Color Theory Ultra Basics

Color Theory: Ultra Basics!

I get asked a ton of questions about color theory from painters as this is a key area of painting where many people struggle. I cover it when I teach classes, not as a specific section, but throughout the entire class discussing color choices and why I pair certain colors together.

I just received a question from Chris Suhre who's followed me for a long time and asks for my advice periodically throughout the year. He just took a color theory class with Legion of the Cow and was surprised to hear they use complementary colors together for shading and wanted to know my thoughts on it.

I do use complementary colors in shading for most things. There are a few times when I don't. I also try to keep my shadows cooler than my highlights.

Now, some of you may be super confused right now. I can see the quizzical looks at the screen. Let's back up and explain a few things.

Color-the various visual perceptual properties in humans that result in individual categories of red, blue, yellow, green, orange, purple, etc.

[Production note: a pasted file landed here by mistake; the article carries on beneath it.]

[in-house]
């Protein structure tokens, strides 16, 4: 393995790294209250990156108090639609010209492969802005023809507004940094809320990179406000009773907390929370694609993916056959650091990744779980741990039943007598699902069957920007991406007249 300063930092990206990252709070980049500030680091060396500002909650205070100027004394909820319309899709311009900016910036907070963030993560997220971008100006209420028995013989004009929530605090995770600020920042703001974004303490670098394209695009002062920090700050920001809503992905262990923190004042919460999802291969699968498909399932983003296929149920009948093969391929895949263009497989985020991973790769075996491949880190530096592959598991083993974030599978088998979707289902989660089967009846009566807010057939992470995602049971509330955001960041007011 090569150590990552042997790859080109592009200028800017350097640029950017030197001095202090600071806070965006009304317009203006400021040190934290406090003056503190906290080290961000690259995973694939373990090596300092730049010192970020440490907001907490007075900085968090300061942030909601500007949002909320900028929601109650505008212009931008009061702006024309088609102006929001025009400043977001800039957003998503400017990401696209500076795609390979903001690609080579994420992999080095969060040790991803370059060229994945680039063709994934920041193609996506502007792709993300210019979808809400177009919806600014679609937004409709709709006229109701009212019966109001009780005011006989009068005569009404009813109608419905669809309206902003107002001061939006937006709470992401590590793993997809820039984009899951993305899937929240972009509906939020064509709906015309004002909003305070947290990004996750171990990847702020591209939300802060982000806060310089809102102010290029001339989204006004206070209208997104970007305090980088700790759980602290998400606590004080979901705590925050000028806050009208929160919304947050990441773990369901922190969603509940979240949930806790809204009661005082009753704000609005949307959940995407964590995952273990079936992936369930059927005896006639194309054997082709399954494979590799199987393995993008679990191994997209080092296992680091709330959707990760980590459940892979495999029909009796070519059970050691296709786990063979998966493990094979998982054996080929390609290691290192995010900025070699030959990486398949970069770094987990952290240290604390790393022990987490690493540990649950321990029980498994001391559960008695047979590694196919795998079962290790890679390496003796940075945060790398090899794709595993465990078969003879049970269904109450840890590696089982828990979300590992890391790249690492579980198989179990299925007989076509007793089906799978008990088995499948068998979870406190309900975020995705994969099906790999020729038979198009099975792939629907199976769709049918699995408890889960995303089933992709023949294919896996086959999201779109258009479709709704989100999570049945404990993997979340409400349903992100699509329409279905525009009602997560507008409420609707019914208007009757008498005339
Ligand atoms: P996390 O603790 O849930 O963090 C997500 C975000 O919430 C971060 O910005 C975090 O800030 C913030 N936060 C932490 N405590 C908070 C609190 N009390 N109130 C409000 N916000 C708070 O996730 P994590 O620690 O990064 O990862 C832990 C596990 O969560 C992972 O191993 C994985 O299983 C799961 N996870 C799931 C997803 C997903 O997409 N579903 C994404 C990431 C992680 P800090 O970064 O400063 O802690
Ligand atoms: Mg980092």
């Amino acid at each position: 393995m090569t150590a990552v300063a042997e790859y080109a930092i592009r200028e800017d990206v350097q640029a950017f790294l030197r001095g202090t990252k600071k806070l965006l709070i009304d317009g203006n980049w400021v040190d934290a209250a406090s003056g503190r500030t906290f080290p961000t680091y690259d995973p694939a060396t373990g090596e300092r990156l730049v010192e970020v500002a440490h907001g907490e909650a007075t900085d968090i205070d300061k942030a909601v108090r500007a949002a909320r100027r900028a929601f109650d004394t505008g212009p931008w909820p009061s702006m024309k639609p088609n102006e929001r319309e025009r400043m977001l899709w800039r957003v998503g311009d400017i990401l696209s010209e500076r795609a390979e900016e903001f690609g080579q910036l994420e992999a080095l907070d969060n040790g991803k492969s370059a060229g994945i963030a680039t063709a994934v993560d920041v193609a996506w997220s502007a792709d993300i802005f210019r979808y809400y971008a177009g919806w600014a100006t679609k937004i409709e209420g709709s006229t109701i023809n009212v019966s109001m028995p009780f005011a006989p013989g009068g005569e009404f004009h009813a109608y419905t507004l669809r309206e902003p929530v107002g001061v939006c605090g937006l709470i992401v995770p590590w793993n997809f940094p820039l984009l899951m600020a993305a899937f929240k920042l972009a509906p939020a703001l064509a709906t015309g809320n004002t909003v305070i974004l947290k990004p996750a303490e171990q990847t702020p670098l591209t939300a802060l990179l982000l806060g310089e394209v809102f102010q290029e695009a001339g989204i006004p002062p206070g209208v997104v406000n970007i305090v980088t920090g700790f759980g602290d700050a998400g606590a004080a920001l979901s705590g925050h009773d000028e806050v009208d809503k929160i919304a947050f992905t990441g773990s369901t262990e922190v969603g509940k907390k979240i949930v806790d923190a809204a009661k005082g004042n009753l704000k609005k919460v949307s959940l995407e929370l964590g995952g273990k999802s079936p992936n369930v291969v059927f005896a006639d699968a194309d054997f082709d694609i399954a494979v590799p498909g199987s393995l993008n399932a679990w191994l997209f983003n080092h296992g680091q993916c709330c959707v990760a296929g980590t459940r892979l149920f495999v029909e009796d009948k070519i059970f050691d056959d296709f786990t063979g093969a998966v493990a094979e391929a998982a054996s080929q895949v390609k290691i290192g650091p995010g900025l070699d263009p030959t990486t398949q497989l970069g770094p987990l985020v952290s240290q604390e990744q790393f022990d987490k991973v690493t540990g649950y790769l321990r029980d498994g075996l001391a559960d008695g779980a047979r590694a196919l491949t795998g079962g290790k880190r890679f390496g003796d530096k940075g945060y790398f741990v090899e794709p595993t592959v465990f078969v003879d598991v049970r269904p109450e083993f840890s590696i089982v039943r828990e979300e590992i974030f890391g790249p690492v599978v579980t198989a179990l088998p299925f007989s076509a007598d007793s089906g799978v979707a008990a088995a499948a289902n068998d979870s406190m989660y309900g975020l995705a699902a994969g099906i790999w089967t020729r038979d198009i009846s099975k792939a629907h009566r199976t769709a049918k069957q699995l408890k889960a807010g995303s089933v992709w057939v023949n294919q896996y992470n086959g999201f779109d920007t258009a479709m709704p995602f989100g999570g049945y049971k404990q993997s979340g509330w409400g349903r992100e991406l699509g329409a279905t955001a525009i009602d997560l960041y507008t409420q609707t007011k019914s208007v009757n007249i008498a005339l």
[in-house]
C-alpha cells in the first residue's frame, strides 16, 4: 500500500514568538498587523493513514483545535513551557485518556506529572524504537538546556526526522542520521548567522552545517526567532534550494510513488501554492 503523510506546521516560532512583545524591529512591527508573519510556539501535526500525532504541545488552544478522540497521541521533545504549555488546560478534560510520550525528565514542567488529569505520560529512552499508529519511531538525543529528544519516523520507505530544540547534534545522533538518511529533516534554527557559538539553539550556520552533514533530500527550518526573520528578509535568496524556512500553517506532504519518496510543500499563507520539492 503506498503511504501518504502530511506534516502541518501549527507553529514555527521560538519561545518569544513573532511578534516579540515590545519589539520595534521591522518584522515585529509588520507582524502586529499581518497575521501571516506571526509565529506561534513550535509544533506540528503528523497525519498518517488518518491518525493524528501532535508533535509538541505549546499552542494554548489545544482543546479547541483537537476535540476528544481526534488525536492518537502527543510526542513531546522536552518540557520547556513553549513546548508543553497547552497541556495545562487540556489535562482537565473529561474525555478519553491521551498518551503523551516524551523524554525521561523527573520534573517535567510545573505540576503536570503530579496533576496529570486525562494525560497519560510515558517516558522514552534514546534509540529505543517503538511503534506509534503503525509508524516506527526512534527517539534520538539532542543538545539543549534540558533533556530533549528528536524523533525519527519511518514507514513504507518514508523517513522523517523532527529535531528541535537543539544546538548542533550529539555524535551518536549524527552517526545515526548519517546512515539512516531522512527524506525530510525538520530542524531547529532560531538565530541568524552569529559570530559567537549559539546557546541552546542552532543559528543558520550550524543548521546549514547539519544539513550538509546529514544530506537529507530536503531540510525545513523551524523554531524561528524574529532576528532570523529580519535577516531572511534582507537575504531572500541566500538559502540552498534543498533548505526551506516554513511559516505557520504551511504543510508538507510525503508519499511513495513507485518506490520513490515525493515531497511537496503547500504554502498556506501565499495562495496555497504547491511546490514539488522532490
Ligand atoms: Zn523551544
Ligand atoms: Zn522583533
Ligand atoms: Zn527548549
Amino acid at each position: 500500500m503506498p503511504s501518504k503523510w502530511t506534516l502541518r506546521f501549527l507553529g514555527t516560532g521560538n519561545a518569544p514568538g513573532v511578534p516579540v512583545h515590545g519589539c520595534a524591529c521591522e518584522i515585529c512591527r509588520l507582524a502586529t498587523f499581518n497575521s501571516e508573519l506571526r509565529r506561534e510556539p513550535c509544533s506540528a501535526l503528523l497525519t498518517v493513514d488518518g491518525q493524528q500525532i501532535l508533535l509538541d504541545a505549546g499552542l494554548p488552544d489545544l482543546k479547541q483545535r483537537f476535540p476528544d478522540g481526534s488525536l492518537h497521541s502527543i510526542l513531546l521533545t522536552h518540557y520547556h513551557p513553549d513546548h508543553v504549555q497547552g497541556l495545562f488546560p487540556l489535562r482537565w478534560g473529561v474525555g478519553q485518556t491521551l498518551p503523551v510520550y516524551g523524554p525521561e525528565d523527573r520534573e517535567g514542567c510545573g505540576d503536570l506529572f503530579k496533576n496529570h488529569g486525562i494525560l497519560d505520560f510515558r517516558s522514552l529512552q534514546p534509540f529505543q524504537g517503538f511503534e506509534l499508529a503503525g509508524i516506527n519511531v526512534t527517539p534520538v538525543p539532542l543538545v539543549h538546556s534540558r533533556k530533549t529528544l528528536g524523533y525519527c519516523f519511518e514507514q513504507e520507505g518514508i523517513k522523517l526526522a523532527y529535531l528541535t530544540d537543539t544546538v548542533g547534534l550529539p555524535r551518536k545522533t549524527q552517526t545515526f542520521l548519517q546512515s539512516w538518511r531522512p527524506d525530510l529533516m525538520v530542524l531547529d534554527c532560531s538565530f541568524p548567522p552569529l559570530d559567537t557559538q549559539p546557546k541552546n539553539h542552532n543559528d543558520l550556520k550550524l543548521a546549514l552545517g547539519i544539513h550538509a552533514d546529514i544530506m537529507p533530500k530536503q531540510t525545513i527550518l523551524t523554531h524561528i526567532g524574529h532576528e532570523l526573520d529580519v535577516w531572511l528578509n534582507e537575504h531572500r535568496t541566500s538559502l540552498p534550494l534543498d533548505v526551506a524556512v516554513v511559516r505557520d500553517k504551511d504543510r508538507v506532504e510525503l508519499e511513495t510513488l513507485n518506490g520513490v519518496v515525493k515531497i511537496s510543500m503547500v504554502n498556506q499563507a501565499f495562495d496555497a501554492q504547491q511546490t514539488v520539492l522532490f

Primary Colors-Colors that only occur in nature and can't be mixed into creation. Red, Blue, Yellow

Secondary Colors- results by mixing the Primary Colors together. Red + Blue = Purple, Red + Yellow = Orange, Blue + Yellow = Green.

Tertiary Colors-result by mixing Primary and Secondary colors together to get an intermediate step. The primary color name always comes first in the technical name. Red-Violet, Red-Orange, Blue-Violet, Blue-Green, Yellow-Orange, Yellow-Green.

Warm Colors-colors whose visual properties we associate with fire; Red, Orange, Yellow

Cool Colors-colors whose visual properties we associate with cold; Blue, Green, Purple

Complementary Colors

Now that we have some basic terminology down, let's discuss what complementary colors are. 

Most people think the word they are using is "complimentary" which means using praise to indicate you enjoy something. When someone is wearing a beautiful scarf you compliment them on their ensemble. However, the word we are actually using when discussing color pairing is "complement" which means the individual components make up a full set. You may think this is a knit pick but in reality it clears up a lot of confusion.